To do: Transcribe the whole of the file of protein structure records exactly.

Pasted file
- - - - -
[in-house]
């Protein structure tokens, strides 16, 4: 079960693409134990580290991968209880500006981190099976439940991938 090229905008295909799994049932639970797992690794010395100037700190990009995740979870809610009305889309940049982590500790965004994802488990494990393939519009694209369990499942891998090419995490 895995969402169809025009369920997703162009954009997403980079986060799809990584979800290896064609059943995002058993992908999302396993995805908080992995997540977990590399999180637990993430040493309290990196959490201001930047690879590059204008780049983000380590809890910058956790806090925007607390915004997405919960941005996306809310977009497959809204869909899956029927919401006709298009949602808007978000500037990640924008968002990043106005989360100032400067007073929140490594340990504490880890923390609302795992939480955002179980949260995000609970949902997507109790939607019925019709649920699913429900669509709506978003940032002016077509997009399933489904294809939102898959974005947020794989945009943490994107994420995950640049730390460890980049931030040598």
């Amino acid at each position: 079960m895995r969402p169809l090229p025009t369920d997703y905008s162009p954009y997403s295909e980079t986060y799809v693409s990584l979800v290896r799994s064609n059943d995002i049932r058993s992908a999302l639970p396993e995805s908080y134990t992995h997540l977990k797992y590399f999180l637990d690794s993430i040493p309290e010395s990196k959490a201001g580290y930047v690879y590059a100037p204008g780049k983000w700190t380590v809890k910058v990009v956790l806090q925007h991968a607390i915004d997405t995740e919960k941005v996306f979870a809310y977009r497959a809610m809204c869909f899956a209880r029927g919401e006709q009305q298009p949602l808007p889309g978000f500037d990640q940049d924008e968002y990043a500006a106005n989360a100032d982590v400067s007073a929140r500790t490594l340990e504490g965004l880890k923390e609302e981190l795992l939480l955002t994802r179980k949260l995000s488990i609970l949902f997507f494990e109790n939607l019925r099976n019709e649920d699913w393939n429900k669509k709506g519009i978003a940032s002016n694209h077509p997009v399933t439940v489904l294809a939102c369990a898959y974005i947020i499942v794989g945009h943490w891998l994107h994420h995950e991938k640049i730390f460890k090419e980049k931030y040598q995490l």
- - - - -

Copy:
[in-house]
């Protein structure tokens, strides 16, 4: 079960693409134990580290991968209880500006981190099976439940991938 090229905008295909799994049932639970797992690794010395100037700190990009995740979870809610009305889309940049982590500790965004994802488990494990393939519009694209369990499942891998090419995490 895995969402169809025009369920997703162009954009997403980079986060799809990584979800290896064609059943995002058993992908999302396993995805908080992995997540977990590399999180637990993430040493309290990196959490201001930047690879590059204008780049983000380590809890910058956790806090925007607390915004997405919960941005996306809310977009497959809204869909899956029927919401006709298009949602808007978000500037990640924008968002990043106005989360100032400067007073929140490594340990504490880890923390609302795992939480955002179980949260995000609970949902997507109790939607019925019709649920699913429900669509709506978003940032002016077509997009399933489904294809939102898959974005947020794989945009943490994107994420995950640049730390460890980049931030040598």
């Amino acid at each position: 079960m895995r969402p169809l090229p025009t369920d997703y905008s162009p954009y997403s295909e980079t986060y799809v693409s990584l979800v290896r799994s064609n059943d995002i049932r058993s992908a999302l639970p396993e995805s908080y134990t992995h997540l977990k797992y590399f999180l637990d690794s993430i040493p309290e010395s990196k959490a201001g580290y930047v690879y590059a100037p204008g780049k983000w700190t380590v809890k910058v990009v956790l806090q925007h991968a607390i915004d997405t995740e919960k941005v996306f979870a809310y977009r497959a809610m809204c869909f899956a209880r029927g919401e006709q009305q298009p949602l808007p889309g978000f500037d990640q940049d924008e968002y990043a500006a106005n989360a100032d982590v400067s007073a929140r500790t490594l340990e504490g965004l880890k923390e609302e981190l795992l939480l955002t994802r179980k949260l995000s488990i609970l949902f997507f494990e109790n939607l019925r099976n019709e649920d699913w393939n429900k669509k709506g519009i978003a940032s002016n694209h077509p997009v399933t439940v489904l294809a939102c369990a898959y974005i947020i499942v794989g945009h943490w891998l994107h994420h995950e991938k640049i730390f460890k090419e980049k931030y040598q995490l």